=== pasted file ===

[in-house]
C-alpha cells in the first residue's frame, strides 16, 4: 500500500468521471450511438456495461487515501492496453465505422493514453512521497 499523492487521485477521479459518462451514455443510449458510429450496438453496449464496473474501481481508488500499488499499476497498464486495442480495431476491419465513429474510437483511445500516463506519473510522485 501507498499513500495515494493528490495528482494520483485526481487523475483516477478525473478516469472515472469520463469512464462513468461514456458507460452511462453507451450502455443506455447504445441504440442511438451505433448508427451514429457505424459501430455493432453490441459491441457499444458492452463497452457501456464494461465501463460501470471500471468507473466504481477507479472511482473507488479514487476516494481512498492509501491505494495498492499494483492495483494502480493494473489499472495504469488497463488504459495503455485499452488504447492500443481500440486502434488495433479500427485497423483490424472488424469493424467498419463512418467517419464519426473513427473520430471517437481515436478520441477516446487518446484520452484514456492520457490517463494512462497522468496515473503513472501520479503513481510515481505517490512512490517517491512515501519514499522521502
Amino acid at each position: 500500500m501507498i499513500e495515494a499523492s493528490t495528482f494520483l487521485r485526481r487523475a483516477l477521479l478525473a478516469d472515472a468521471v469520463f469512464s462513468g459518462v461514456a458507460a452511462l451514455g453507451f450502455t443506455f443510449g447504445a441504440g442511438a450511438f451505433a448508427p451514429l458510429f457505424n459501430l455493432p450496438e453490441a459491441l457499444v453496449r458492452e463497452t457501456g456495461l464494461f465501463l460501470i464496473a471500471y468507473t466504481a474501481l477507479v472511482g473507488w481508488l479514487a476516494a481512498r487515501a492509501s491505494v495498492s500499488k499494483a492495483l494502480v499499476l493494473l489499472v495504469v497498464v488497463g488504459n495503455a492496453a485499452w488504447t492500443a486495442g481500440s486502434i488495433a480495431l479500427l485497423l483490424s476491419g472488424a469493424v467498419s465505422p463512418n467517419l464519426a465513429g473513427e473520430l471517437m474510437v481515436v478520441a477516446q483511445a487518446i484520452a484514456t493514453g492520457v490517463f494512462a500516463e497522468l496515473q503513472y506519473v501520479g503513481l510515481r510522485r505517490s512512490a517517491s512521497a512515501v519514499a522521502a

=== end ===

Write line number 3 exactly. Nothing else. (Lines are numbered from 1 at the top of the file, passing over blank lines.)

Amino acid at each position: 500500500m501507498i499513500e495515494a499523492s493528490t495528482f494520483l487521485r485526481r487523475a483516477l477521479l478525473a478516469d472515472a468521471v469520463f469512464s462513468g459518462v461514456a458507460a452511462l451514455g453507451f450502455t443506455f443510449g447504445a441504440g442511438a450511438f451505433a448508427p451514429l458510429f457505424n459501430l455493432p450496438e453490441a459491441l457499444v453496449r458492452e463497452t457501456g456495461l464494461f465501463l460501470i464496473a471500471y468507473t466504481a474501481l477507479v472511482g473507488w481508488l479514487a476516494a481512498r487515501a492509501s491505494v495498492s500499488k499494483a492495483l494502480v499499476l493494473l489499472v495504469v497498464v488497463g488504459n495503455a492496453a485499452w488504447t492500443a486495442g481500440s486502434i488495433a480495431l479500427l485497423l483490424s476491419g472488424a469493424v467498419s465505422p463512418n467517419l464519426a465513429g473513427e473520430l471517437m474510437v481515436v478520441a477516446q483511445a487518446i484520452a484514456t493514453g492520457v490517463f494512462a500516463e497522468l496515473q503513472y506519473v501520479g503513481l510515481r510522485r505517490s512512490a517517491s512521497a512515501v519514499a522521502a